Aboriginal affairs minister Jenny Macklin released the Stronger Futures in the Northern Territory Report on Consultations on October 18. The federal government facilitated “community consultations” across the NT between June and August, discussing future policy toward Aboriginal communities after the Northern Territory Emergence Response (NT intervention) legislation expires in June next year.
Salil Shetty, Amnesty International’s secretary-general, has slammed the Northern Territory intervention, saying that it is making the problems facing Aboriginal Australians worse, AAP reported on October 7. He said the government’s “top-down externally driven” efforts to close the gap on Aboriginal socio-economic disadvantage were instead having the opposite effect”. Amnesty was appalled that current policies had in effect caused “forced evictions from their traditional homelands”.
iNTervention Intervention Curated by Teena McCarthy & Brendan Penzer The Vanishing Point gallery 565 King Street, Newtown, Sydney January 13-30 “The time has now come for the nation to turn a new page in Australia’s history by righting the wrongs of the past and so moving forward with confidence to the future.... “We apologise especially for the removal of Aboriginal and Torres Strait Islander children from their families, their communities and their country....
Your article “What's behind the NT intervention” (GLW #843) outlines the government's goal of forced assimilation of Aboriginal communities. Under the intervention, millions of dollars worth of assets and housing has been seized from Aboriginal community councils and thousands of Aboriginal jobs have been lost as Community Development Employment Projects (CDEP) close down. Then prime minister John Howard declared in 2007 that: "Aboriginal people have no future outside the Australian mainstream.”
One of Australia’s richest men, mining magnate Andrew “Twiggy” Forrest, used Australian television on October 24 to send an address to the nation about his “Generation One” campaign, which aims to “close the gap” between Indigenous and non-Indigenous Australians. I don’t have any air-time, but I do have page space. This is my address to Twiggy. * * * Dear Mr Forrest, I think we have something in common (yes, I’m surprised too).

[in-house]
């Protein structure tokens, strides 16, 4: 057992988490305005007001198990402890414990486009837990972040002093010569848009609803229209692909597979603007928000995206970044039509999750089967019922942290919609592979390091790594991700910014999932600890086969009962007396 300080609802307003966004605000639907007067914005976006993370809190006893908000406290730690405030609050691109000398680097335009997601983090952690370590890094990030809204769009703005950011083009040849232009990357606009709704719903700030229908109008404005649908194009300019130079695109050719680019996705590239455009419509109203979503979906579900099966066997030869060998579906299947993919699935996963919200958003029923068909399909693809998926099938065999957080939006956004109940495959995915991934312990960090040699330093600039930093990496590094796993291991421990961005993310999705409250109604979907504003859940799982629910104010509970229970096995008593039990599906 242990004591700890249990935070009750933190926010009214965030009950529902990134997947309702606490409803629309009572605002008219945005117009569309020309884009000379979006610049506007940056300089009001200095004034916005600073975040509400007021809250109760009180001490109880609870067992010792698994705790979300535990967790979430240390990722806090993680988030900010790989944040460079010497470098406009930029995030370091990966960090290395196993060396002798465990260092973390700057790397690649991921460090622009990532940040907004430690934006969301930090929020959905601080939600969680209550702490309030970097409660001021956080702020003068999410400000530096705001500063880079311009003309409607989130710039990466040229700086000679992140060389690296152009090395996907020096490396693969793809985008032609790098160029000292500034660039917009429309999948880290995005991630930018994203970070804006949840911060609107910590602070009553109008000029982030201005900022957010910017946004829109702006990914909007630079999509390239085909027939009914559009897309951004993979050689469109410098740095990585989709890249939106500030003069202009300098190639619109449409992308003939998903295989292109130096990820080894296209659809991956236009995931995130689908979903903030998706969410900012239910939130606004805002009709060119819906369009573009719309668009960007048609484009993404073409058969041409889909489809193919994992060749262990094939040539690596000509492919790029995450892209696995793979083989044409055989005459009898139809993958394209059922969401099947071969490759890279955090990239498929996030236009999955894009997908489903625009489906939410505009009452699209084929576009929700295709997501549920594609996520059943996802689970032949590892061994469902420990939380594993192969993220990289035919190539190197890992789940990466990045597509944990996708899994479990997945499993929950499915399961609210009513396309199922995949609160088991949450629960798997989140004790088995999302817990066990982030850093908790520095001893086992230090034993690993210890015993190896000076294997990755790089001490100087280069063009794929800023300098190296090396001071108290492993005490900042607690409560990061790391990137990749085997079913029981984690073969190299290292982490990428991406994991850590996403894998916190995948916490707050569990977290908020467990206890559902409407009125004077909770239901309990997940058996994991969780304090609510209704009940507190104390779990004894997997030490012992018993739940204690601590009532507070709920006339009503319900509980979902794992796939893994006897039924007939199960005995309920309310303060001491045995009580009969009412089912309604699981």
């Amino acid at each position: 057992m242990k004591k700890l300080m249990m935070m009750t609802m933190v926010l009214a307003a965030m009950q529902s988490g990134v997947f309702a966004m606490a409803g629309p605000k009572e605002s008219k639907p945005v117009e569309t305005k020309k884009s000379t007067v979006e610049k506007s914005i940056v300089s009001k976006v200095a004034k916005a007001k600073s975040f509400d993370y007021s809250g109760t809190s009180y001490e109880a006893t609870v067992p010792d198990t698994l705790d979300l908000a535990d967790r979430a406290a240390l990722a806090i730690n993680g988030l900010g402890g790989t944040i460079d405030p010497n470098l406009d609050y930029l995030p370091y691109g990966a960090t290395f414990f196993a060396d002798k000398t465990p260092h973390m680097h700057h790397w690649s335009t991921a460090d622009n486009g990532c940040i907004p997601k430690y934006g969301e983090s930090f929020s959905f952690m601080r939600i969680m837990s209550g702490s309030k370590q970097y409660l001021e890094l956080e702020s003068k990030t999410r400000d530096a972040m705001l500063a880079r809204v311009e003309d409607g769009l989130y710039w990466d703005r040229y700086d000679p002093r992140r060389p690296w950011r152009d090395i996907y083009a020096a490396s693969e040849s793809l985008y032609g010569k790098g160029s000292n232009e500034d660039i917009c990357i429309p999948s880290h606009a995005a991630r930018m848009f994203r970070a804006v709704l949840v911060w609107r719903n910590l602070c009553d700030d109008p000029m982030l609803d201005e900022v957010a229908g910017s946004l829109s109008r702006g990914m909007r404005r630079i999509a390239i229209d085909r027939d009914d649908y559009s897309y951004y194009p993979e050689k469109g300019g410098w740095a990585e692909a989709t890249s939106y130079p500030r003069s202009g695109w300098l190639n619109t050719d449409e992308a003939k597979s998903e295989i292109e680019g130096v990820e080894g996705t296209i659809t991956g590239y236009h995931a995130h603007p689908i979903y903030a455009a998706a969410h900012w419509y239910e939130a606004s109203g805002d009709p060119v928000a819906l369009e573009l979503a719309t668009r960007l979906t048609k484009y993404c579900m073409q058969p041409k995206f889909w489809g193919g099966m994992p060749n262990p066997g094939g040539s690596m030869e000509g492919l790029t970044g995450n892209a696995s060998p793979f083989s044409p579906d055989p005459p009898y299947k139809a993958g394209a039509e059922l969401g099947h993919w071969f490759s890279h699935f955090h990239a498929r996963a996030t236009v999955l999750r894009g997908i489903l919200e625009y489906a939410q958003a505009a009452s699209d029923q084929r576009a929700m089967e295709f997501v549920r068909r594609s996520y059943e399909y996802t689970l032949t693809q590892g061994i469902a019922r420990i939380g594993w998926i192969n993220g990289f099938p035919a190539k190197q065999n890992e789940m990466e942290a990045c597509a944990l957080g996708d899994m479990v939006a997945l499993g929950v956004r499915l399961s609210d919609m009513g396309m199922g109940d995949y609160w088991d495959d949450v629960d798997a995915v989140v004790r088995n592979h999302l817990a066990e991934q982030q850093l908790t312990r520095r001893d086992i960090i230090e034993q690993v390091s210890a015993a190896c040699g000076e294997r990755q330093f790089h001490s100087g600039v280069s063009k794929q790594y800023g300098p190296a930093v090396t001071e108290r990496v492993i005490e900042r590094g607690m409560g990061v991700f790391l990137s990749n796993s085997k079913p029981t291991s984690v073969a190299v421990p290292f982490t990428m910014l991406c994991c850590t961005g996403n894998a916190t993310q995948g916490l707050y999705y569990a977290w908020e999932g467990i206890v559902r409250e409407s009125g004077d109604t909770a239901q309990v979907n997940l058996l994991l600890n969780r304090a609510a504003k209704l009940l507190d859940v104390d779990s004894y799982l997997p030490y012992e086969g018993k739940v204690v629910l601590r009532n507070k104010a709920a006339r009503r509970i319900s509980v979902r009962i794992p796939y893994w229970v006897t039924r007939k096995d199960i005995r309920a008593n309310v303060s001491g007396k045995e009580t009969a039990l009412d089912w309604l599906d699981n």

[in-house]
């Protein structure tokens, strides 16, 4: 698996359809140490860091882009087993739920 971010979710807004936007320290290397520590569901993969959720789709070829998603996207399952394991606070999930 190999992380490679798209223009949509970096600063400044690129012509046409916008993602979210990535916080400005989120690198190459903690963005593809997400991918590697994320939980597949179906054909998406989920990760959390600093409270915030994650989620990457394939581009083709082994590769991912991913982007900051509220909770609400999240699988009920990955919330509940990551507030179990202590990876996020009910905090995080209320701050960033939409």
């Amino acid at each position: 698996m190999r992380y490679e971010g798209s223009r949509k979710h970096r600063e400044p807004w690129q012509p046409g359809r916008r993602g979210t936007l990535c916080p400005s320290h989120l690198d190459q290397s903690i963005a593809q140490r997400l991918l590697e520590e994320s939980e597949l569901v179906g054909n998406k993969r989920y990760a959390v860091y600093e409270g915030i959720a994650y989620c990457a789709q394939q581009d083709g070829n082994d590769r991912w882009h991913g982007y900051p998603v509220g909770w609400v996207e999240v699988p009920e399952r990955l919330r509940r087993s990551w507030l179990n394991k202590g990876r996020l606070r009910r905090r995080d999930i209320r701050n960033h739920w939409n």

Mining magnate Andrew “Twiggy” Forrest had an opportunity on ABC’s November 1 screening of Q&A to defend his record on Aboriginal employment. He didn’t do very well. “You can see that through Generation One, a real challenge to fill those jobs, because we've proven for all time that corporate Australia — in fact every Australian — isn't racist”, Forrest said. “We do love our first Australians. We do want to help them as much as we can but we can do it without just throwing money, and I believe I could do more.”
King Brown Country: The Betrayal of Papunya by Russell Skelton 260 pages Allen & Unwin $35 REVIEW BY MAT WARD The Northern Territory community of Papunya is known worldwide for its Aboriginal art. But this book by Melbourne Age reporter Russell Skelton paints a very different picture of it. Papunya, says Skelton, is "a metaphor for all that has gone wrong with Indigenous policy since the 1970s". He says former prime minister Gough Whitlam's policy of self-determination for Aboriginal communities in the 1970s was "unworkable and unsustainable".
Aboriginal workers in the Northern Territory "want to work, want to have a go”, Aboriginal activist Mark Fordham told 60 people at Brisbane’s Kurilpa Hall on October 24. Fordham is a former Community Development Employment Projects co-ordinator at Ampilatwatja community and is a member of the Liquor Hospitality and Miscellaneous Workers’ Union. Fordham had spent the previous two weeks touring the east coast, speaking with unions and community groups about the effect the federal government’s intervention into NT Aboriginal communities has had on employment.